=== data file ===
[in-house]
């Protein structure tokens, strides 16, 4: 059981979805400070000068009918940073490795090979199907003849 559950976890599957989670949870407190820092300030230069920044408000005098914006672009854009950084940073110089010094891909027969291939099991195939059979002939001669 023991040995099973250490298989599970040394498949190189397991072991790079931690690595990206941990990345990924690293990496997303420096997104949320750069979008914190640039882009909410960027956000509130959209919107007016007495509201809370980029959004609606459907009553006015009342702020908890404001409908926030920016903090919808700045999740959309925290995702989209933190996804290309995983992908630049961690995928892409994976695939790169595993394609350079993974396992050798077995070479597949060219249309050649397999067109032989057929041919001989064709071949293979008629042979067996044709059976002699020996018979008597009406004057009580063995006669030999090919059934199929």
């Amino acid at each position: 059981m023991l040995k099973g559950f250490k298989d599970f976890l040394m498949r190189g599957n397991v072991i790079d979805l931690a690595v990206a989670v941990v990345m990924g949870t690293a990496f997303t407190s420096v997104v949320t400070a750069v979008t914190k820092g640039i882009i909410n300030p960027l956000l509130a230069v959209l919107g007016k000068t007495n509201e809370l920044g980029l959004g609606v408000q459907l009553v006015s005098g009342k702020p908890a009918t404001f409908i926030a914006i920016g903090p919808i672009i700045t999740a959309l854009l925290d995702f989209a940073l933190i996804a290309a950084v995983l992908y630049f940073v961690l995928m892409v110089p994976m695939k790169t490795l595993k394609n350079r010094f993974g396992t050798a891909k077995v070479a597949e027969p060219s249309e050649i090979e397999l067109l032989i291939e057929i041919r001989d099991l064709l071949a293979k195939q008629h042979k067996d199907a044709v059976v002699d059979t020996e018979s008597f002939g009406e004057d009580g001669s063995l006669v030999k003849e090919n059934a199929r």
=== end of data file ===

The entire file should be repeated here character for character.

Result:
[in-house]
């Protein structure tokens, strides 16, 4: 059981979805400070000068009918940073490795090979199907003849 559950976890599957989670949870407190820092300030230069920044408000005098914006672009854009950084940073110089010094891909027969291939099991195939059979002939001669 023991040995099973250490298989599970040394498949190189397991072991790079931690690595990206941990990345990924690293990496997303420096997104949320750069979008914190640039882009909410960027956000509130959209919107007016007495509201809370980029959004609606459907009553006015009342702020908890404001409908926030920016903090919808700045999740959309925290995702989209933190996804290309995983992908630049961690995928892409994976695939790169595993394609350079993974396992050798077995070479597949060219249309050649397999067109032989057929041919001989064709071949293979008629042979067996044709059976002699020996018979008597009406004057009580063995006669030999090919059934199929």
């Amino acid at each position: 059981m023991l040995k099973g559950f250490k298989d599970f976890l040394m498949r190189g599957n397991v072991i790079d979805l931690a690595v990206a989670v941990v990345m990924g949870t690293a990496f997303t407190s420096v997104v949320t400070a750069v979008t914190k820092g640039i882009i909410n300030p960027l956000l509130a230069v959209l919107g007016k000068t007495n509201e809370l920044g980029l959004g609606v408000q459907l009553v006015s005098g009342k702020p908890a009918t404001f409908i926030a914006i920016g903090p919808i672009i700045t999740a959309l854009l925290d995702f989209a940073l933190i996804a290309a950084v995983l992908y630049f940073v961690l995928m892409v110089p994976m695939k790169t490795l595993k394609n350079r010094f993974g396992t050798a891909k077995v070479a597949e027969p060219s249309e050649i090979e397999l067109l032989i291939e057929i041919r001989d099991l064709l071949a293979k195939q008629h042979k067996d199907a044709v059976v002699d059979t020996e018979s008597f002939g009406e004057d009580g001669s063995l006669v030999k003849e090919n059934a199929r």